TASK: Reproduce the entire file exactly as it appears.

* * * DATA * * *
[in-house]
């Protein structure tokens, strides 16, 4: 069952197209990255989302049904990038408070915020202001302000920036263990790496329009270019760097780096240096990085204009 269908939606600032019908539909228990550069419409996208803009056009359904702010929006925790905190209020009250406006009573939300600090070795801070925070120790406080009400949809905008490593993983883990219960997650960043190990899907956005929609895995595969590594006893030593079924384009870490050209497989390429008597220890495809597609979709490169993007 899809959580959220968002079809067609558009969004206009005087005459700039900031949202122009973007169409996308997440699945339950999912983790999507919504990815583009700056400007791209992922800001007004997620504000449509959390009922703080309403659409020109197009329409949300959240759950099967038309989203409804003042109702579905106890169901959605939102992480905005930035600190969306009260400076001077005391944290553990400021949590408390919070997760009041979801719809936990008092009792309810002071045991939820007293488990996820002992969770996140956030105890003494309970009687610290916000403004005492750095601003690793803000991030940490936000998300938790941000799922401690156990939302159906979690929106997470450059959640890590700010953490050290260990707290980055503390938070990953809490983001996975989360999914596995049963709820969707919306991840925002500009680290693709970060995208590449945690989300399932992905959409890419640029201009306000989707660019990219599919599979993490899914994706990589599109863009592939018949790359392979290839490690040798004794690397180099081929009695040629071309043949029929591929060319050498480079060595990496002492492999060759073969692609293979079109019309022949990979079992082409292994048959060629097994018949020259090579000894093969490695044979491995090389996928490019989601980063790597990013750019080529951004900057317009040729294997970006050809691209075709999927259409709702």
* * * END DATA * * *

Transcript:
[in-house]
């Protein structure tokens, strides 16, 4: 069952197209990255989302049904990038408070915020202001302000920036263990790496329009270019760097780096240096990085204009 269908939606600032019908539909228990550069419409996208803009056009359904702010929006925790905190209020009250406006009573939300600090070795801070925070120790406080009400949809905008490593993983883990219960997650960043190990899907956005929609895995595969590594006893030593079924384009870490050209497989390429008597220890495809597609979709490169993007 899809959580959220968002079809067609558009969004206009005087005459700039900031949202122009973007169409996308997440699945339950999912983790999507919504990815583009700056400007791209992922800001007004997620504000449509959390009922703080309403659409020109197009329409949300959240759950099967038309989203409804003042109702579905106890169901959605939102992480905005930035600190969306009260400076001077005391944290553990400021949590408390919070997760009041979801719809936990008092009792309810002071045991939820007293488990996820002992969770996140956030105890003494309970009687610290916000403004005492750095601003690793803000991030940490936000998300938790941000799922401690156990939302159906979690929106997470450059959640890590700010953490050290260990707290980055503390938070990953809490983001996975989360999914596995049963709820969707919306991840925002500009680290693709970060995208590449945690989300399932992905959409890419640029201009306000989707660019990219599919599979993490899914994706990589599109863009592939018949790359392979290839490690040798004794690397180099081929009695040629071309043949029929591929060319050498480079060595990496002492492999060759073969692609293979079109019309022949990979079992082409292994048959060629097994018949020259090579000894093969490695044979491995090389996928490019989601980063790597990013750019080529951004900057317009040729294997970006050809691209075709999927259409709702």